The literature now seems clear that taste buds are replenished from proliferating cells in the surrounding epithelium. In addition to this extrinsic source for most taste bud cells, are some cells also born inside taste buds? Mitotic figures have occasionally been reported within the boundaries of taste buds , . Further, Sullivan et al.  reported that taste buds in adult mice contain occasional mitotically active cells, identified as BrdU+ and expressing p63, a transcription factor characteristic of cycling epithelial cells. At our earliest post-injection time point, we too saw a small number of EdU-labeled cells inside taste buds (Figures 3F and 7G–I). Although Sullivan et al.  had a much smaller sample size than ours, their reported incidence of labeled cells within the boundaries of taste buds, based on confocal imaging, is remarkably similar to ours (Figure 3F). Because the duration of S and (G2+ ½M) phases in mouse lingual epithelium were estimated at 5.3 h and 4.2 h respectively , it appears unlikely that cells could have incorporated detectable levels of EdU and completed mitosis within 4 h, our shortest post-injection interval. Thus, we suggest that a small fraction (≤10%) of taste cells may be born inside taste buds, while the very large majority migrate in from the surrounding epithelium. Curiously, ≈half of these intra-gemmal newly labeled nuclei were well away from both the basement membrane and the lateral margins of the taste bud (Figure 7G–I). The location of these infrequent, mitotically active cells in our studies and those of Sullivan et al.  is reminiscent of the ”glial-like” intermediate progenitor cells that support neurogenesis in the adult brain . If progenitors indeed reside in taste buds, it will be important to determine if their progeny represent a single lineage or give rise to multiple taste cell types. It is tempting to speculate that the infrequently cycling cells within taste buds may give rise to the long-lived Type III cells. We note that we counted ≈0.091 EdU+ cells inside taste buds at 4 h (i.e. post-labeling but before cell division), strikingly close to the peak value of ≈0.096 EdU-labeled 5HT+ cells (Figure 5D). Also, at 40 days post-injection, when the longest-lived cell type predominates, we counted ≈0.113 EdU+ cells/taste bud. This concordance supports our notion that Type III cells, unlike other taste cell types, may be born inside taste buds. Indeed, lineage-tracing studies on developing and adult taste buds have suggested that Type III cells are derived from an as yet undefined, progenitor pool separate from progenitors that give rise to taste cell types I and II , .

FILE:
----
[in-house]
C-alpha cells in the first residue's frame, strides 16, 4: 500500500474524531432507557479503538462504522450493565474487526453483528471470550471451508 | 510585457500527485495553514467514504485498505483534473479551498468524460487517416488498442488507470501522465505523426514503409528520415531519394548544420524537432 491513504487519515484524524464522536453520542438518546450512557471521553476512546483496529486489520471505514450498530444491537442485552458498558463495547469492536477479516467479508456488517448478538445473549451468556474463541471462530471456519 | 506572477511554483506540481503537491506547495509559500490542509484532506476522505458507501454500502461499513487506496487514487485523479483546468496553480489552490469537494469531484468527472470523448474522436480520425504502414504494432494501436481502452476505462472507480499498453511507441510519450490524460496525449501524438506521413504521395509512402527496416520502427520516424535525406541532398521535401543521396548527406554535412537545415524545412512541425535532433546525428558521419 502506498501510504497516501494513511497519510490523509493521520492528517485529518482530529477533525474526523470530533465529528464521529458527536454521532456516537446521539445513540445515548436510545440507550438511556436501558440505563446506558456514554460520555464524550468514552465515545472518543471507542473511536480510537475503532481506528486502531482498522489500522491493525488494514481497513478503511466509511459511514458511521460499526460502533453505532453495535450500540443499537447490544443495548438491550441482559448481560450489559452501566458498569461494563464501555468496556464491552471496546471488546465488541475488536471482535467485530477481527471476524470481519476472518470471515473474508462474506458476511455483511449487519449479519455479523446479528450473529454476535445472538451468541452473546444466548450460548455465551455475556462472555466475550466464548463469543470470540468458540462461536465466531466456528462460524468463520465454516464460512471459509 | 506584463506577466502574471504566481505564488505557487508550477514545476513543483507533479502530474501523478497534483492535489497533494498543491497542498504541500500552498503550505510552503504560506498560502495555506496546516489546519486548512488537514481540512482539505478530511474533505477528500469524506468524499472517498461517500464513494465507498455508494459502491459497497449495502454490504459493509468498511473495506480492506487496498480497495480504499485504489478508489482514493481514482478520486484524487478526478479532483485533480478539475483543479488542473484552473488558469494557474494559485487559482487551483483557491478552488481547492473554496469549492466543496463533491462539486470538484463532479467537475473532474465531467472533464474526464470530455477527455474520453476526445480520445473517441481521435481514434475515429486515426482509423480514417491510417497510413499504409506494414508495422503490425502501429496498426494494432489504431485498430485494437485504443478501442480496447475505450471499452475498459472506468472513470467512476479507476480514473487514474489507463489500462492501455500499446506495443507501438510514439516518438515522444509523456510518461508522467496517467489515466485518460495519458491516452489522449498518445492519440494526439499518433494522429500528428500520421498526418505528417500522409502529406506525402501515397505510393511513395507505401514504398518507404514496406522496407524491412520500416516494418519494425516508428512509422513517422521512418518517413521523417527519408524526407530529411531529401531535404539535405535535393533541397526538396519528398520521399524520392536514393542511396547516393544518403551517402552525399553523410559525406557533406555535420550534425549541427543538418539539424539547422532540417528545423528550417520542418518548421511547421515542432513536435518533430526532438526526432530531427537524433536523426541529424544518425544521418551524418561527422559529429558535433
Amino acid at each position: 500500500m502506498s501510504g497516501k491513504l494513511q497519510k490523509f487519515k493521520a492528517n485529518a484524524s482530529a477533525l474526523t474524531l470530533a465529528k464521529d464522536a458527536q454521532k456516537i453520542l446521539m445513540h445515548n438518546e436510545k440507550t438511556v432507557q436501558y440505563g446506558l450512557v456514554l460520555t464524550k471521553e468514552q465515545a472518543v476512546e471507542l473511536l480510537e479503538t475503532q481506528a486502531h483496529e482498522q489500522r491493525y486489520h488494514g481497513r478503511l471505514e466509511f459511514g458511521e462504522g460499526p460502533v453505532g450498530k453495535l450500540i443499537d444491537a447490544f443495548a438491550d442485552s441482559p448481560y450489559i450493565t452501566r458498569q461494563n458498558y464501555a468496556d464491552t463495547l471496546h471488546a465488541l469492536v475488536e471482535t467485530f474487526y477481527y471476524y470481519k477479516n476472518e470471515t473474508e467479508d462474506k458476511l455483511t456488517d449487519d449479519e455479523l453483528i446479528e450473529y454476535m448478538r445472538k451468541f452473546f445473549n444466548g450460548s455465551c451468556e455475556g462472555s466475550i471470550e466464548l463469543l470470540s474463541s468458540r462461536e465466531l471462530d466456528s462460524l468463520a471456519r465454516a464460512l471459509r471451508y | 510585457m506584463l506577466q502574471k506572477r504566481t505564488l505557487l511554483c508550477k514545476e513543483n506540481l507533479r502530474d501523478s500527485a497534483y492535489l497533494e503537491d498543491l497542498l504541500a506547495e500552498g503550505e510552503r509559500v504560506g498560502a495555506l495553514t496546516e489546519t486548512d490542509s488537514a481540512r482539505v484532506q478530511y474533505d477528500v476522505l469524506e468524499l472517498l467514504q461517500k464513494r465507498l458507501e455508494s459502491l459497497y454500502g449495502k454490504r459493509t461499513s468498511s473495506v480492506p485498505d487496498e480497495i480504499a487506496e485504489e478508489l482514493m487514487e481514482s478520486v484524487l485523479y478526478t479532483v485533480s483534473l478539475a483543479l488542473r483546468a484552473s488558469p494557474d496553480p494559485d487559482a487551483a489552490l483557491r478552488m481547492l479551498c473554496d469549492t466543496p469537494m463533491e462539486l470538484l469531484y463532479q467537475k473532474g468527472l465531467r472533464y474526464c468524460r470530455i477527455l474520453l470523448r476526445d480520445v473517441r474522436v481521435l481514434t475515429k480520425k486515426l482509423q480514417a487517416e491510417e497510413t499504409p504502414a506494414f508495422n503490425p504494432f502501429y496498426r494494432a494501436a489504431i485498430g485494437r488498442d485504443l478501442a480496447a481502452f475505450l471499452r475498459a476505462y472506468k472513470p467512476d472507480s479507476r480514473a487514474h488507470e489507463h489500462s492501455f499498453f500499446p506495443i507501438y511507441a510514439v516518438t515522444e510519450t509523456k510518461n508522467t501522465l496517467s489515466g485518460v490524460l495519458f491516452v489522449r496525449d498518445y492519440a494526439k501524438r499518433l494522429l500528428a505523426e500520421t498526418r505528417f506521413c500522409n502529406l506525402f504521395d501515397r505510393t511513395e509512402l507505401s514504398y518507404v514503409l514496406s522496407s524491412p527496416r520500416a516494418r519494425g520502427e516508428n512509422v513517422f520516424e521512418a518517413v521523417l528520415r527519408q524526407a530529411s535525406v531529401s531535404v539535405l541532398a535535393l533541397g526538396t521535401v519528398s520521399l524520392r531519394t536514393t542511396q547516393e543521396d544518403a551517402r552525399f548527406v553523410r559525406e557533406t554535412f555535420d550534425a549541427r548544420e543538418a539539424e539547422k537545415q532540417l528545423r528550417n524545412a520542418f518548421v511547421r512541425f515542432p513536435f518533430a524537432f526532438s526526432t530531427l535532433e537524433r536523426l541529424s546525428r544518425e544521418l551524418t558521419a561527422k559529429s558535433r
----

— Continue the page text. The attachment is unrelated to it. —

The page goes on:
Our population of PLCβ2–, 5HT– cells must include Type I (glial-like) cells as well as undifferentiated and immature cells. The best fit for our data suggests two sub-populations with very different longevities. Roughly three-fourths of these cells may die-off with a half-life of 8 days, while a quarter may linger in the taste bud with a half-life of 24 days. A possible interpretation of these findings is that the shorter-lived set comprises mature Type I (i.e. NTPDase2+) cells while quiescent cells that gradually differentiate have a longer total life. There are intriguing parallels that can be drawn between our data and earlier reports. Farbman , using 3H-thymidine incorporation and autoradiography at the ultrastructural level, found that on average, “dark cells” (now recognized as Type I cells , ) survive for only 7 days while “light cells” (combination of Types II and III ) survive longer (although life-times were not estimated). A similar time-frame for dark cell longevity was also observed by Delay et al. . Thus, the major sub-population (60–80%) of EdU+,PLCβ2―,5HT― cells we observe, with 8-day half-life may reasonably be considered Type I cells. The minor sub-population (20–40%), with a half-life of 24 days, likely represents immature and undifferentiated taste cells, as discussed below.